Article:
Tokyo Metro unveils subway navigation app for visitors


Staff Writer

Tokyo Metro Co. is providing a free smartphone application to help foreigners navigate the capital’s subway system.

Tokyo Subway Navigation for Tourists will be available for Android phones through Google Play on Tuesday and “sometime soon” for iPhones at Apple’s App Store, Tokyo Metro spokesman Seiichi Yoneya said.

“We have heard complaints from foreign tourists that Tokyo’s network is very complicated and thus difficult to use,” Yoneya said. “The number of foreign travelers is expected to rise in light of the 2020 Summer Games. We have to offer a guide that enables them to travel the capital easily.”

The app, which also can be used offline, will tell the user how to get between two stations, including all transfer points — which tourists often find difficult to navigate.

Accessible in English, Chinese, Korean and Japanese, the app covers Tokyo Metro’s nine lines and the four lines operated by the Tokyo Metropolitan Government.

Station names can be entered either by typing or by touching them on a diagram of the system. Yoneya said it is Tokyo Metro’s first official multilingual transfer search app.

People will also be able to search for the nearest station to famous sightseeing spots, choosing from a list of 59 that includes Tokyo Skytree, Sensoji Temple in Asakusa and Shibuya’s “scramble crossing,” he said.

Meanwhile, Tokyo Metro and the Tokyo transportation bureau will jointly launch three new types of subway passes on April 22, called the Tokyo Subway Ticket, for tourists.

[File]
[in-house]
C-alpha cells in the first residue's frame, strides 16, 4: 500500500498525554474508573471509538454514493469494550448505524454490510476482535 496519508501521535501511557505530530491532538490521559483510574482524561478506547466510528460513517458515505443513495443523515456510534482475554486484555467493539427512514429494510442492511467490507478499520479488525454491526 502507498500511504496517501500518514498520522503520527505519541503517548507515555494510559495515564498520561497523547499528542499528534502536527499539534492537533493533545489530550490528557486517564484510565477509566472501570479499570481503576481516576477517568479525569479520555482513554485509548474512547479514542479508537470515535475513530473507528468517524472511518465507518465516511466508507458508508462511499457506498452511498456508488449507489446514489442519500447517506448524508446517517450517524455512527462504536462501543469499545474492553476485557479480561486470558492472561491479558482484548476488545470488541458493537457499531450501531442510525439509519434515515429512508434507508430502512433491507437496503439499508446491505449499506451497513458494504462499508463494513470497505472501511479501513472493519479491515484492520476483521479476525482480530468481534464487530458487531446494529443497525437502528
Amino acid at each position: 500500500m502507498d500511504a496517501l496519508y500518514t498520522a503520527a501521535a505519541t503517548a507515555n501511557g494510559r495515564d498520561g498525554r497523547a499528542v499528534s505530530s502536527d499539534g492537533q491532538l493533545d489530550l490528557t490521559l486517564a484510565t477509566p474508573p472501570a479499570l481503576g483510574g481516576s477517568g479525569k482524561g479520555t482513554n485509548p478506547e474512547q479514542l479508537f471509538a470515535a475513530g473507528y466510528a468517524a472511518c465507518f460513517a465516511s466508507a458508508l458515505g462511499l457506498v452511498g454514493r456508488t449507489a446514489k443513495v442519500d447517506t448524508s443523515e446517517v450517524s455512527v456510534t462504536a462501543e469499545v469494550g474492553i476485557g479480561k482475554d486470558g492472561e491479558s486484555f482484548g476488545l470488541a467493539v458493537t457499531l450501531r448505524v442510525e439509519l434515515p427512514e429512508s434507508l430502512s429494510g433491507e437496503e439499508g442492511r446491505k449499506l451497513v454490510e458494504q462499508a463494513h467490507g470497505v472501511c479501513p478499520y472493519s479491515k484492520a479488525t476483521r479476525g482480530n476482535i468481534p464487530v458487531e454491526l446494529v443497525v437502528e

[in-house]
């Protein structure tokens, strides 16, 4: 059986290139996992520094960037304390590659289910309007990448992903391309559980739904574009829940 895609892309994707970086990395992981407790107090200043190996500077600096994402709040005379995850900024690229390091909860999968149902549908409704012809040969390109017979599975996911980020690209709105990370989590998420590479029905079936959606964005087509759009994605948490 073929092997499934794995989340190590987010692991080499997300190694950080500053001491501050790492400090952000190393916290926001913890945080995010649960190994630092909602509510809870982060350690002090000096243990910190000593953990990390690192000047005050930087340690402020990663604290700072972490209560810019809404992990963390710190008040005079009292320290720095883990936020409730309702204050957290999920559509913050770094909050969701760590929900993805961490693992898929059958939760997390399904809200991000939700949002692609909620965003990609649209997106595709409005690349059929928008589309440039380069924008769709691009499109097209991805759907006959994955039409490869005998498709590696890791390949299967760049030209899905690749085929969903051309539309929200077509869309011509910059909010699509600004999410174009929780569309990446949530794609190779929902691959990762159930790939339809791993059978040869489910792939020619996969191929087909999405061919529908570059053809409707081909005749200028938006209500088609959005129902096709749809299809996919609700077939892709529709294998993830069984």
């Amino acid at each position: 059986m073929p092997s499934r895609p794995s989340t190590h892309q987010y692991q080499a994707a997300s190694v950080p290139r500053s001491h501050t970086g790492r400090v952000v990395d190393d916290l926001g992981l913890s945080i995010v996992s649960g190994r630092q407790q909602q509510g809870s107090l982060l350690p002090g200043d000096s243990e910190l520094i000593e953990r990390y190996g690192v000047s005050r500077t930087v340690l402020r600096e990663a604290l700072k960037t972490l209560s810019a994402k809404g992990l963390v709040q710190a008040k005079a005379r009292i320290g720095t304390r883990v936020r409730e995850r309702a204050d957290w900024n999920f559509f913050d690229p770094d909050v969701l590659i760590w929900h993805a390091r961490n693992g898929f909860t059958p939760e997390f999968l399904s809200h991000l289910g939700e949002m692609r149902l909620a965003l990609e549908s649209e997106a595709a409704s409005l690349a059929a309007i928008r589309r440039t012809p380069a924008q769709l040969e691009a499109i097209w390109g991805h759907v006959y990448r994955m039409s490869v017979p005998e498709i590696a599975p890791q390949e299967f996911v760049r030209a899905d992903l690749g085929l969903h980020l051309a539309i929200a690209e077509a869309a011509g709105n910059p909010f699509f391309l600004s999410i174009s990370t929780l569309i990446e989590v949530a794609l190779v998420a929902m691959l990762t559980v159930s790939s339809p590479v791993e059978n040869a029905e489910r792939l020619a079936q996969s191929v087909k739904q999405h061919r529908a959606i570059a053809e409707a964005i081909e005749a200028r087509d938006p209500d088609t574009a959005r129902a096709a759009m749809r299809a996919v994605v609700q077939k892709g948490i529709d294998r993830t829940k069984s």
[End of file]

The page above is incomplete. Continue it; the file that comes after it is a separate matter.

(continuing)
“We currently have a one-day pass at ¥1,000, but we decided to offer discount passes” for travelers’ convenience, Yoneya said.

The new passes will cost ¥800 for one day, ¥1,200 for two days and ¥1,500 for three days. Children 12 and younger can get them for half price.

They can be purchased at such places as ticket counters at Narita International Airport and Tokyo’s Haneda airport, Yoneya said.

  • Jamie Bakeridge

    So it will do what English section has been doing for the past 7 years then. What is the point of that?

  • GBR48

    I can only speak for English-speaking tourists, but they should find the Tokyo metro to be remarkably easy to navigate, particularly with the wonderful Suica card. It just takes a day to adjust to the experience. By the end of your first week you’ll have your favourite ticket gate at your local station. The official map is quite brilliant-every bit as good as the classic London Underground design. A version is offered as a tear-out in the Lonely Planet guides or you can just print it off: ‘Don’t leave home without it’. There are good maps for the above-ground rail network too, available on the net. Finding the right station exit can take a bit more online research of course.

    Tokyo should be extremely proud of its rail networks above and below ground, and of the staff who operate them. Armed with a map (which requires neither batteries nor WiFi) and a Suica card, Tokyo is your oyster. No prospective tourist should worry about navigating the train and metro services.

    What Tokyo really does need for 2020 are street-name signs. I’m sure there are some, but I never saw any.

  • JTCommentor

    Or you could use google maps.